Outside of Beach Park, there is another stretch of land alongside the beach where dozens of benches rest like graves in various states of disrepair, under what used to be large umbrellas. Due to the wind coming off the sea, many of these umbrellas, which were constructed with what appears to be reinforced cardboard, have fallen off their stands, while others have been contorted into shapes that provide little shade. Only a few serve their original purpose. What looks like the remnants of an admirable park from the past, is actually what’s left of a project that locals say was completed just months ago.
Unique among these spaces is Frere Hall, a British colonial-era building that is one of the city’s most recognisable landmarks. Around the building is a large park that people of all backgrounds use for photoshoots, protests, cricket, discussion groups, cycling and a weekly book bazaar. Under the shade of the park’s large and numerous trees, people meet friends, spend time with family, and rest. There are no walls and no entrance fees or rules. It is one of Karachi’s most notable cross-class spaces. But this dynamic and inclusive park is at risk of being changed under the guise of restoration. A board of the city’s elite architects and cultural activists has been tasked with revamping Frere Hall and its surrounding gardens, and they propose adding a souvenir shop, parking over and underground, and, of course, a boundary wall.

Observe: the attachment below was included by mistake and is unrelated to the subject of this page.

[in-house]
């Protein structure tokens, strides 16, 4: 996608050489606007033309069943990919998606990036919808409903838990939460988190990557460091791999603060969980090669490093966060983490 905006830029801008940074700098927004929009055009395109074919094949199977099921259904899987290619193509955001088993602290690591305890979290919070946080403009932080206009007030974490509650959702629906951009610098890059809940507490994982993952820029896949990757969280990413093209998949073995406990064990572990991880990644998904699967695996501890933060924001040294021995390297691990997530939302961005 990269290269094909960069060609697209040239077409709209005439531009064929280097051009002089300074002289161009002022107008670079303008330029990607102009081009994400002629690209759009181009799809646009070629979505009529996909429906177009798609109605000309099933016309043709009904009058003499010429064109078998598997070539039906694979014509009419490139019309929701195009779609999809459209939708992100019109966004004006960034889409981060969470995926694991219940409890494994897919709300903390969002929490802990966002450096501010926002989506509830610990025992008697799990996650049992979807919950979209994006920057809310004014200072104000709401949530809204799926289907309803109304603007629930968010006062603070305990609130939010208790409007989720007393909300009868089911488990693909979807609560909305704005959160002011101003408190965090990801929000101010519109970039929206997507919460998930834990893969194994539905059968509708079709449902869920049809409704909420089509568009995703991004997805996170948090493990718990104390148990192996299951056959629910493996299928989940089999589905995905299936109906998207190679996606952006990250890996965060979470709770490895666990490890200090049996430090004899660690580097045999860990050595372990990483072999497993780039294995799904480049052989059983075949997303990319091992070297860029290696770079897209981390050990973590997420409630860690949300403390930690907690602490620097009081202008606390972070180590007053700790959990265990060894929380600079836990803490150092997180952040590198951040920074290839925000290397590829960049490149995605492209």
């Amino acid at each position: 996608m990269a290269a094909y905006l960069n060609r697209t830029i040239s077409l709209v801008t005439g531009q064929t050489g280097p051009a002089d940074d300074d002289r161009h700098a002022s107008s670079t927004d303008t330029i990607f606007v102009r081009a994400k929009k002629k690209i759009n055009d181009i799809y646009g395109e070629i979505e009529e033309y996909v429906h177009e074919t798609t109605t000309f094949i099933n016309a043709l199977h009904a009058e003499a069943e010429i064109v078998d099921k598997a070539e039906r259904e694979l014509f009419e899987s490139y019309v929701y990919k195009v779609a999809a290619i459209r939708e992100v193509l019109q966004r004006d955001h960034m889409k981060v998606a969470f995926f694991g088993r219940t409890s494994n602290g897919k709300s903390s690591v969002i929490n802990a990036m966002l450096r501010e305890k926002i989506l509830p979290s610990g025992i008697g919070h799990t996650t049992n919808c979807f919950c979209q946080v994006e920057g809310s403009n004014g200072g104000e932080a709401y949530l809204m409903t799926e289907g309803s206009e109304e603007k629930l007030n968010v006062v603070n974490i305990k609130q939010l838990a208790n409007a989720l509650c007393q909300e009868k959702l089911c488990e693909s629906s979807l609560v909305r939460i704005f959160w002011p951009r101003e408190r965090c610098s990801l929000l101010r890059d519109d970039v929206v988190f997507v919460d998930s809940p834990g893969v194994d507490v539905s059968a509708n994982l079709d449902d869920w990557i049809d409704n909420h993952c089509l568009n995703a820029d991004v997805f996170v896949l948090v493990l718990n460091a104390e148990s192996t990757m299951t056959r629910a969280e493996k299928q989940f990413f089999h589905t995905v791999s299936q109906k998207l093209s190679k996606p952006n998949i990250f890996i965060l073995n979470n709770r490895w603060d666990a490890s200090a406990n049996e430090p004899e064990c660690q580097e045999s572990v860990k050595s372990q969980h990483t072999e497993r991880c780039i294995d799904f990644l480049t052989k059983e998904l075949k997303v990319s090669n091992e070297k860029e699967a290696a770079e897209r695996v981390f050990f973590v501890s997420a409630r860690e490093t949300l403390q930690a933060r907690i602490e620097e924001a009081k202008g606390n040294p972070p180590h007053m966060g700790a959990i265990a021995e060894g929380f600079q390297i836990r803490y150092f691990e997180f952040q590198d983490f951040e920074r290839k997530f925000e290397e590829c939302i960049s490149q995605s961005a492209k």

Thus, in Karachi, the urban working-class population creates its own shade. At the beachfront park, a man pulled two benches together to make a bed, then tore a chunk off one of the fallen umbrellas to prop against his motorcycle to block the afternoon sun. He had the day off from his job as a security guard and wanted to get some sleep before his night shift at his second job. He is unable to enter Bin Qasim Park because he is without female company, unable to afford the entrance fee for Beach Park because his entire salary goes to support his family in Punjab, and unable to sleep in the shade of a building as he could be forced off the premises. Like many, he comes to this area to rest under any shade he can find or create.
Public shade and the spaces that provide it are shrinking and being replaced by roads, buildings, and other infrastructure. Each summer, the heat wave brings a crisis. For some, it is a death sentence. With each new infrastructure project and with each uprooted tree, shade is increasingly becoming a luxury good.